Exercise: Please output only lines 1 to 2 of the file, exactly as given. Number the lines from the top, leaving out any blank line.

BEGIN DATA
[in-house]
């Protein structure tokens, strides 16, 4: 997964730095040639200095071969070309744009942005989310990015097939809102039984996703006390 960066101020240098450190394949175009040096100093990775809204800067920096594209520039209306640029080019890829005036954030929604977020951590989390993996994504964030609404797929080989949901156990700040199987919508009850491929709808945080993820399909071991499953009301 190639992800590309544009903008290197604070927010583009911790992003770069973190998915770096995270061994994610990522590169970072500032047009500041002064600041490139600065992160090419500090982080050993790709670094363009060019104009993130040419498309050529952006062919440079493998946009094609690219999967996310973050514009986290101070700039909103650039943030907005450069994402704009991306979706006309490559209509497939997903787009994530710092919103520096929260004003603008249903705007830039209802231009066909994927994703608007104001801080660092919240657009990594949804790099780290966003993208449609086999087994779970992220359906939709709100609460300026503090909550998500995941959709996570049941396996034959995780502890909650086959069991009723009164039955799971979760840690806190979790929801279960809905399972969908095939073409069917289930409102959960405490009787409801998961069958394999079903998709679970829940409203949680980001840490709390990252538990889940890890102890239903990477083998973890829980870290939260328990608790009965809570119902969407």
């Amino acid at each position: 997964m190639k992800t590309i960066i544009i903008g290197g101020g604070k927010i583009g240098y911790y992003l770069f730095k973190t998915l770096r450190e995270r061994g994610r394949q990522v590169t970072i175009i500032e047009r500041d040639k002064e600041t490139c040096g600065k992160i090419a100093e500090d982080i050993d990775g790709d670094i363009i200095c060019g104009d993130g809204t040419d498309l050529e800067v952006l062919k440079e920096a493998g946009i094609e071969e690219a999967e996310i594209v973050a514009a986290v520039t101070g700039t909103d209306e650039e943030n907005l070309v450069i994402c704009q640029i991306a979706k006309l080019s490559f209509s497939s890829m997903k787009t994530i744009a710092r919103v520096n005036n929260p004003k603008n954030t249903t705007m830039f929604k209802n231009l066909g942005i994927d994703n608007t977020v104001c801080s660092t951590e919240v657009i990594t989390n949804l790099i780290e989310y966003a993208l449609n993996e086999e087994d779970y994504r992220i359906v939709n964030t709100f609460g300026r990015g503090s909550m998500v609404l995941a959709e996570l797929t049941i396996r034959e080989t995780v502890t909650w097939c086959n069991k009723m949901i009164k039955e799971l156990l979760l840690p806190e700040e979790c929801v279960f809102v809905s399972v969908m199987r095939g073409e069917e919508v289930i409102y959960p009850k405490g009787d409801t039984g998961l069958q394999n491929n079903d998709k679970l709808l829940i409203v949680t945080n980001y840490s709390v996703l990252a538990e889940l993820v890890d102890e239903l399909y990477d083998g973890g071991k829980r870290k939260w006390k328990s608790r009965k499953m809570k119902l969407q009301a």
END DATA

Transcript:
[in-house]
């Protein structure tokens, strides 16, 4: 997964730095040639200095071969070309744009942005989310990015097939809102039984996703006390 960066101020240098450190394949175009040096100093990775809204800067920096594209520039209306640029080019890829005036954030929604977020951590989390993996994504964030609404797929080989949901156990700040199987919508009850491929709808945080993820399909071991499953009301 190639992800590309544009903008290197604070927010583009911790992003770069973190998915770096995270061994994610990522590169970072500032047009500041002064600041490139600065992160090419500090982080050993790709670094363009060019104009993130040419498309050529952006062919440079493998946009094609690219999967996310973050514009986290101070700039909103650039943030907005450069994402704009991306979706006309490559209509497939997903787009994530710092919103520096929260004003603008249903705007830039209802231009066909994927994703608007104001801080660092919240657009990594949804790099780290966003993208449609086999087994779970992220359906939709709100609460300026503090909550998500995941959709996570049941396996034959995780502890909650086959069991009723009164039955799971979760840690806190979790929801279960809905399972969908095939073409069917289930409102959960405490009787409801998961069958394999079903998709679970829940409203949680980001840490709390990252538990889940890890102890239903990477083998973890829980870290939260328990608790009965809570119902969407």